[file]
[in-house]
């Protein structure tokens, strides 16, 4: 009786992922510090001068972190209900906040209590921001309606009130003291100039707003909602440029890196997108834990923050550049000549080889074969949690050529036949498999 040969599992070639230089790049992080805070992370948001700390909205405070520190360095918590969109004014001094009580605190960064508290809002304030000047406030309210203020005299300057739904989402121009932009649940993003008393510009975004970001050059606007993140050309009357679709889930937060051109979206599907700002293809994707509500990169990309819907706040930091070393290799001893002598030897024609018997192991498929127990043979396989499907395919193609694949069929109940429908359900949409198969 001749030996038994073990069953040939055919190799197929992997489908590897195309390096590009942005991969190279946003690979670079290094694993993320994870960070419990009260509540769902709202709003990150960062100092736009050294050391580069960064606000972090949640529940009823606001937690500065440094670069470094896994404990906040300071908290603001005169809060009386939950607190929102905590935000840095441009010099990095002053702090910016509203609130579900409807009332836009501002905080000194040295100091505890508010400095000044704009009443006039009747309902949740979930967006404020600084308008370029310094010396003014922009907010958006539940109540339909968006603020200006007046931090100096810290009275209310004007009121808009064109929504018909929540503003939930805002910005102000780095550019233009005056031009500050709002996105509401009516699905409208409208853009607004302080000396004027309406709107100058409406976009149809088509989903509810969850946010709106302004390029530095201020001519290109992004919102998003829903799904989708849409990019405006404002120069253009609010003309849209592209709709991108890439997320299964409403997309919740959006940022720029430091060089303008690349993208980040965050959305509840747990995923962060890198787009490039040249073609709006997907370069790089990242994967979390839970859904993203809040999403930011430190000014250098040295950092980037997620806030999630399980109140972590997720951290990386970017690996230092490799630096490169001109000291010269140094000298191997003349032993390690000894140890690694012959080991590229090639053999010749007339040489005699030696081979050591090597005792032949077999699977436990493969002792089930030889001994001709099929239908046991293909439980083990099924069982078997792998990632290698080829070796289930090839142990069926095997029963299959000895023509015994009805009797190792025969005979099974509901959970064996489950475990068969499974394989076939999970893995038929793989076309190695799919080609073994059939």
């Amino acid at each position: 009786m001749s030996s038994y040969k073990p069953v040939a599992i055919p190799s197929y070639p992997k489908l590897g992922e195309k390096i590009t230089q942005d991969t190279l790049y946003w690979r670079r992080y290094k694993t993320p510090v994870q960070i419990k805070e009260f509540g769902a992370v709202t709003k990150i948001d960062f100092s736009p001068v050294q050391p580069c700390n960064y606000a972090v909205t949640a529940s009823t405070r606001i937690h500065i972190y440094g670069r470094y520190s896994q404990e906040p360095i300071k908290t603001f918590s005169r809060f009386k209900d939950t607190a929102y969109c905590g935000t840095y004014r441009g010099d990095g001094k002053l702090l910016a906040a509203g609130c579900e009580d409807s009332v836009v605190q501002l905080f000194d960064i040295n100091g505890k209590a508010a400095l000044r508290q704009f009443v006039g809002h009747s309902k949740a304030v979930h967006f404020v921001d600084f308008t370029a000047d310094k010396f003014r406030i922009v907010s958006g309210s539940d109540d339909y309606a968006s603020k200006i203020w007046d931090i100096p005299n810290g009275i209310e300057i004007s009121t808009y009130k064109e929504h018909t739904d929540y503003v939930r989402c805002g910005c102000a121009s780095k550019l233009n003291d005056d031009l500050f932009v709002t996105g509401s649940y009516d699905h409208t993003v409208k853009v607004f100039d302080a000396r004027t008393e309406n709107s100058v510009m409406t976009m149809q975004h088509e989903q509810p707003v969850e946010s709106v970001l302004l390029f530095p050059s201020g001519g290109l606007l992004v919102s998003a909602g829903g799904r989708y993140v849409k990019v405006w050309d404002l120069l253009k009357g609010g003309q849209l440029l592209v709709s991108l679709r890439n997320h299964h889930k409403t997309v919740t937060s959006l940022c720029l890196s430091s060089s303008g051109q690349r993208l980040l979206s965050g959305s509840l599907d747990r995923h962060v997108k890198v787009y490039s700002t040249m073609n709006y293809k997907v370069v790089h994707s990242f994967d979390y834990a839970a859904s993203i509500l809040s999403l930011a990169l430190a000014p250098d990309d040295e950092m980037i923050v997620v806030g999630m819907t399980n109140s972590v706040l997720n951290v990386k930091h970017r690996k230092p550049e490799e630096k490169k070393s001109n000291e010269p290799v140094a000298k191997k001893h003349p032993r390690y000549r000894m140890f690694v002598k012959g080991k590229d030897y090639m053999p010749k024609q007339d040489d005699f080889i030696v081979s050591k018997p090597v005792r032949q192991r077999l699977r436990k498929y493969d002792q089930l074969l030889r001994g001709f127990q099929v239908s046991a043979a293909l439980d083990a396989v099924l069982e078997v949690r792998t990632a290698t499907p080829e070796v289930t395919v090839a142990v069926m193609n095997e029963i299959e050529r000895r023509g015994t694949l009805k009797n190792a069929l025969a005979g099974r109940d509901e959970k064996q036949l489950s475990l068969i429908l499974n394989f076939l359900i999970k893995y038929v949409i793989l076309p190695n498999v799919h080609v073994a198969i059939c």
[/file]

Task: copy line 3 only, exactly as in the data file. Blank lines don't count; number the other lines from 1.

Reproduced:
């Amino acid at each position: 009786m001749s030996s038994y040969k073990p069953v040939a599992i055919p190799s197929y070639p992997k489908l590897g992922e195309k390096i590009t230089q942005d991969t190279l790049y946003w690979r670079r992080y290094k694993t993320p510090v994870q960070i419990k805070e009260f509540g769902a992370v709202t709003k990150i948001d960062f100092s736009p001068v050294q050391p580069c700390n960064y606000a972090v909205t949640a529940s009823t405070r606001i937690h500065i972190y440094g670069r470094y520190s896994q404990e906040p360095i300071k908290t603001f918590s005169r809060f009386k209900d939950t607190a929102y969109c905590g935000t840095y004014r441009g010099d990095g001094k002053l702090l910016a906040a509203g609130c579900e009580d409807s009332v836009v605190q501002l905080f000194d960064i040295n100091g505890k209590a508010a400095l000044r508290q704009f009443v006039g809002h009747s309902k949740a304030v979930h967006f404020v921001d600084f308008t370029a000047d310094k010396f003014r406030i922009v907010s958006g309210s539940d109540d339909y309606a968006s603020k200006i203020w007046d931090i100096p005299n810290g009275i209310e300057i004007s009121t808009y009130k064109e929504h018909t739904d929540y503003v939930r989402c805002g910005c102000a121009s780095k550019l233009n003291d005056d031009l500050f932009v709002t996105g509401s649940y009516d699905h409208t993003v409208k853009v607004f100039d302080a000396r004027t008393e309406n709107s100058v510009m409406t976009m149809q975004h088509e989903q509810p707003v969850e946010s709106v970001l302004l390029f530095p050059s201020g001519g290109l606007l992004v919102s998003a909602g829903g799904r989708y993140v849409k990019v405006w050309d404002l120069l253009k009357g609010g003309q849209l440029l592209v709709s991108l679709r890439n997320h299964h889930k409403t997309v919740t937060s959006l940022c720029l890196s430091s060089s303008g051109q690349r993208l980040l979206s965050g959305s509840l599907d747990r995923h962060v997108k890198v787009y490039s700002t040249m073609n709006y293809k997907v370069v790089h994707s990242f994967d979390y834990a839970a859904s993203i509500l809040s999403l930011a990169l430190a000014p250098d990309d040295e950092m980037i923050v997620v806030g999630m819907t399980n109140s972590v706040l997720n951290v990386k930091h970017r690996k230092p550049e490799e630096k490169k070393s001109n000291e010269p290799v140094a000298k191997k001893h003349p032993r390690y000549r000894m140890f690694v002598k012959g080991k590229d030897y090639m053999p010749k024609q007339d040489d005699f080889i030696v081979s050591k018997p090597v005792r032949q192991r077999l699977r436990k498929y493969d002792q089930l074969l030889r001994g001709f127990q099929v239908s046991a043979a293909l439980d083990a396989v099924l069982e078997v949690r792998t990632a290698t499907p080829e070796v289930t395919v090839a142990v069926m193609n095997e029963i299959e050529r000895r023509g015994t694949l009805k009797n190792a069929l025969a005979g099974r109940d509901e959970k064996q036949l489950s475990l068969i429908l499974n394989f076939l359900i999970k893995y038929v949409i793989l076309p190695n498999v799919h080609v073994a198969i059939c």